There is a need of global action [18]. Screening programs including fracture risk assessment, weight-bearing exercises, proper nutrition with Vitamin D and calcium supplements, and avoidance of tobacco intake reduces the severity of osteoporosis and prevents debilitating fractures among the elderly. Maintaining physical activity and exercise—with special attention to the ability to ambulate and carry out daily activities while preventing falls—help the elderly to remain active and independent in the community [19].

Recommendation: Create global awareness for the prevention of spinal cord injury

In Spinal Cord Injuries (SCI), prevention is always better than the cure, particularly as there is currently no treatment available to reverse paralysis caused by injury. SCI prevention involves many stakeholders, policymakers, caregivers and society. Successful prevention will reduce exorbitant medical costs and prevent substantial indirect costs related to loss of productivity and social support. To mount a successful SCI prevention program, clear requirements and strategies must be defined. Accurate data and statistics on the causes of injury and the estimated annual cost of spinal cord injuries are required to plan a successful prevention program. For example, road traffic accidents are the primary cause of spinal cord injuries in the Middle East, while sports-related injuries are the primary cause in the far east region [20, 21]. Therefore, each region will require a different prevention strategy for a successful prevention program [21]. Community and government involvement are necessary, and frequent evaluations and reviews of the strategy may be needed to continuously adjust programs.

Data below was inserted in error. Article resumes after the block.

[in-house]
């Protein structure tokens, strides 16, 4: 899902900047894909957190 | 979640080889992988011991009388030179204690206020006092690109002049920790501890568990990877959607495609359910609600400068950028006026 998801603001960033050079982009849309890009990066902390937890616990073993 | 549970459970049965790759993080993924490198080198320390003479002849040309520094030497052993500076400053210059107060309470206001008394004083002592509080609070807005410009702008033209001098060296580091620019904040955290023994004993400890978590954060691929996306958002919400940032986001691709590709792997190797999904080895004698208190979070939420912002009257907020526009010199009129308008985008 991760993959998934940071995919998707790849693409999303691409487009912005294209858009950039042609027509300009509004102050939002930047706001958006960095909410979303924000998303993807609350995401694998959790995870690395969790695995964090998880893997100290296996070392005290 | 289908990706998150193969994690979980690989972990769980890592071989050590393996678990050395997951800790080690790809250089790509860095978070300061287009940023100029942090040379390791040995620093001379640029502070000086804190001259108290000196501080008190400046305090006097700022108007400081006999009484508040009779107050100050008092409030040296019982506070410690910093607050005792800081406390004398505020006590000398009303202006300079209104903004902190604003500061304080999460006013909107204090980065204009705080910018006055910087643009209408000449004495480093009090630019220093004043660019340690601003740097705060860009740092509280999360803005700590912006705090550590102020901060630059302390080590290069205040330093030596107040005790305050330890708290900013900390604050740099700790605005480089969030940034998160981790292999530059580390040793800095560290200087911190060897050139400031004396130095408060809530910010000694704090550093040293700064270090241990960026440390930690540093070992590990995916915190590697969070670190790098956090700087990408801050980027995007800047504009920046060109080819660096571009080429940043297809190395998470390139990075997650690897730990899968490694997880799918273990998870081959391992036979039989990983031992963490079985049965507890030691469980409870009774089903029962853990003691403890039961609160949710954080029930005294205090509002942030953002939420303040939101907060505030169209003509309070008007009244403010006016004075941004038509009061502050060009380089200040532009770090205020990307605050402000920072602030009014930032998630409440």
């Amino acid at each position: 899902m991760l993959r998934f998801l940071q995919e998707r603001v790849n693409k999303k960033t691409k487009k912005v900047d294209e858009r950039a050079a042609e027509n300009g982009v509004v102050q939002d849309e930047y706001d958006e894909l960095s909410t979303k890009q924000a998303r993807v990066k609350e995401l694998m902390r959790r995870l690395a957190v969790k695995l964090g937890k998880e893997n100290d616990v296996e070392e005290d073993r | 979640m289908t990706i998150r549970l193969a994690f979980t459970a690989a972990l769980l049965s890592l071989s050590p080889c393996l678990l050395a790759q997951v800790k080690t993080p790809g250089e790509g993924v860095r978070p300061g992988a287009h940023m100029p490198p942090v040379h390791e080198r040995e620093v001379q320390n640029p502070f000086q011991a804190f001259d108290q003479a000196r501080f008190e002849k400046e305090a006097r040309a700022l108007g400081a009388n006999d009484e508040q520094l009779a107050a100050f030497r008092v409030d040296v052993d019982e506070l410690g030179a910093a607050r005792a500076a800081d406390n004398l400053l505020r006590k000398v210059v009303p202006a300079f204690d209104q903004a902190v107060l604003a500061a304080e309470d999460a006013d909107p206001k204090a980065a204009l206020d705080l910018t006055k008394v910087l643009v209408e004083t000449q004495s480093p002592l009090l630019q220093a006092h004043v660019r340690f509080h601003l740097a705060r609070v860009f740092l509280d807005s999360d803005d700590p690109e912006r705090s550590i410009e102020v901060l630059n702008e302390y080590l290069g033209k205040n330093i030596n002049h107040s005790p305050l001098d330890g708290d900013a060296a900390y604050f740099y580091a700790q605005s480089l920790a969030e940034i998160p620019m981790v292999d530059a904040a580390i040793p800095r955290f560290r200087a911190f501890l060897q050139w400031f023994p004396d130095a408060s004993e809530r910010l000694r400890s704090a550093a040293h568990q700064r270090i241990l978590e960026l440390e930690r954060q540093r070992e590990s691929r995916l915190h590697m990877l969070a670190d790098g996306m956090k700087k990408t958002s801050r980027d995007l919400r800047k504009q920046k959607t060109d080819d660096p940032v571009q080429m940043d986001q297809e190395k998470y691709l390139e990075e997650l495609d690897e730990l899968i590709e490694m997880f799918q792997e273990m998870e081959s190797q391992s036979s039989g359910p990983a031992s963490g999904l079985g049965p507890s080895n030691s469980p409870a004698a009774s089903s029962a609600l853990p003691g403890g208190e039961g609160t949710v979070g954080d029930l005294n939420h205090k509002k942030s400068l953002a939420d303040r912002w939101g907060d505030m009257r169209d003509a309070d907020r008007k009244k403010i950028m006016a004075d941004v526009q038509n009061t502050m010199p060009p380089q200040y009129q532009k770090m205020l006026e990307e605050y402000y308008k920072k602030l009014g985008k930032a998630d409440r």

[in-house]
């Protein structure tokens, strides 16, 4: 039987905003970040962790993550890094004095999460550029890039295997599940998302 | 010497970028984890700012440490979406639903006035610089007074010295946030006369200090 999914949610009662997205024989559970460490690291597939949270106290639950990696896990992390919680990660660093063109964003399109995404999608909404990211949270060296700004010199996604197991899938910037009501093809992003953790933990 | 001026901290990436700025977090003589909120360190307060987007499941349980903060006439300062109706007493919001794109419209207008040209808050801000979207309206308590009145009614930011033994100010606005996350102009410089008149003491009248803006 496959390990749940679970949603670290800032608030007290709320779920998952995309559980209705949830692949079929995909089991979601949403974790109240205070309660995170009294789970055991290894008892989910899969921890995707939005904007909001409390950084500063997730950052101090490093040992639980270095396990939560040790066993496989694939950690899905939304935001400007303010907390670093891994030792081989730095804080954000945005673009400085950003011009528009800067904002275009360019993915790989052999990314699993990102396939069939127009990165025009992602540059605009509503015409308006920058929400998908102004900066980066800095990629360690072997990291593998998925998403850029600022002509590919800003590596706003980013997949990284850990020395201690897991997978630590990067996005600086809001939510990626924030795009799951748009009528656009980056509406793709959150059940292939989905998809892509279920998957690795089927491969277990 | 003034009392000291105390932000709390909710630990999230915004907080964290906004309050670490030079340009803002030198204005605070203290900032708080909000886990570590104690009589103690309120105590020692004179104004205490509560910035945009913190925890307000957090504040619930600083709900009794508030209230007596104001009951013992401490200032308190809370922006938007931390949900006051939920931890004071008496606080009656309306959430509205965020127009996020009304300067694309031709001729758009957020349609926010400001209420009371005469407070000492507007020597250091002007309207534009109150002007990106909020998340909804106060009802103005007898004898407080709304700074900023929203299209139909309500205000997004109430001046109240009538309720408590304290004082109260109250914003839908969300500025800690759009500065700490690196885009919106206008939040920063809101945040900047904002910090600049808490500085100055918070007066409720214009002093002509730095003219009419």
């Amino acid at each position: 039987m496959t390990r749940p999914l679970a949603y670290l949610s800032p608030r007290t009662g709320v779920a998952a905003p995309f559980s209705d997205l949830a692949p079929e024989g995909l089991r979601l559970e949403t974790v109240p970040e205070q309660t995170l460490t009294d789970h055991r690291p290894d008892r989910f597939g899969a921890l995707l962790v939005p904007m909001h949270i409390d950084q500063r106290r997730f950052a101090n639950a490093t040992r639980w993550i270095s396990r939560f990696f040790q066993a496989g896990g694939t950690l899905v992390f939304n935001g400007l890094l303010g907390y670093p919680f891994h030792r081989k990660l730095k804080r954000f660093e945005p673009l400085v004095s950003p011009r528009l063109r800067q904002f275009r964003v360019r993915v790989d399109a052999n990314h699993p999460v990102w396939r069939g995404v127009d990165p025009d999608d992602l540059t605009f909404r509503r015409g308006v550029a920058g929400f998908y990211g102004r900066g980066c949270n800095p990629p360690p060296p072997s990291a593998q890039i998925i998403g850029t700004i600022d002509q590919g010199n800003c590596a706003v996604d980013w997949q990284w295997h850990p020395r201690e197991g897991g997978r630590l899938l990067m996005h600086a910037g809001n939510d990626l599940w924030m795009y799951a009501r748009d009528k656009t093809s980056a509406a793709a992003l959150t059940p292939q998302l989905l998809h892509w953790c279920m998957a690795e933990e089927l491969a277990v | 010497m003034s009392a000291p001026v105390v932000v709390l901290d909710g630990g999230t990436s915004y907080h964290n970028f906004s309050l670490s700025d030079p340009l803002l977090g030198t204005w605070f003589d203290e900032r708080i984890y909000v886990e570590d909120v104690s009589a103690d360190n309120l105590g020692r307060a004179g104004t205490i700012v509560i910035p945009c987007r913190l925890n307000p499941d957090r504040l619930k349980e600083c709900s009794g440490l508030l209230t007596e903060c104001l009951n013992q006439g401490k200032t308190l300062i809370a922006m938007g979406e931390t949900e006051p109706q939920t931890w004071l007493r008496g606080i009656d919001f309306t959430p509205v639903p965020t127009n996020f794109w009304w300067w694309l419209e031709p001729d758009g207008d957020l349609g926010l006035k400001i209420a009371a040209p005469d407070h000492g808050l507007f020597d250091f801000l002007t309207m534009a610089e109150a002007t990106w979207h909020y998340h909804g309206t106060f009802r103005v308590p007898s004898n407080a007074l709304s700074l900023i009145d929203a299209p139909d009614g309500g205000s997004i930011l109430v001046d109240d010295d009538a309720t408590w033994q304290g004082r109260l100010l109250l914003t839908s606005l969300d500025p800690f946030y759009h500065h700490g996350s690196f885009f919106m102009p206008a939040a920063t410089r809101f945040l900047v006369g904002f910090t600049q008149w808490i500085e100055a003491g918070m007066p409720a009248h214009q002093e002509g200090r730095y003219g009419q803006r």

SPINE20 recommendations for spine care including access

Recommendation: Implement the principles of Valued-based Healthcare in spine practice to optimize spine care in the global community

The broad spectrum of spine disorders, huge range of treatment options, diverse professional backgrounds of care providers and rapidly evolving medical and surgical technologies emphasize the complexity of spine clinical practice.

In value-based healthcare models, medical care does not exist in silos. Instead, primary and specialty care are combined in a model of service delivery that is both patient-centered and integrated [22]. It is a coordinated approach to patient care, often led by a patient’s primary care professional who directs the patient’s whole clinical care team. The valued-based healthcare model is data-driven based on patient-reported outcomes. Spine care must be improved on a global level to mitigate spine disability and costs. Advocacy, education, and government policies are mandated.

Recommendation: Support projects that improve access to quality spine care for the pediatric population particularly in areas with limited resources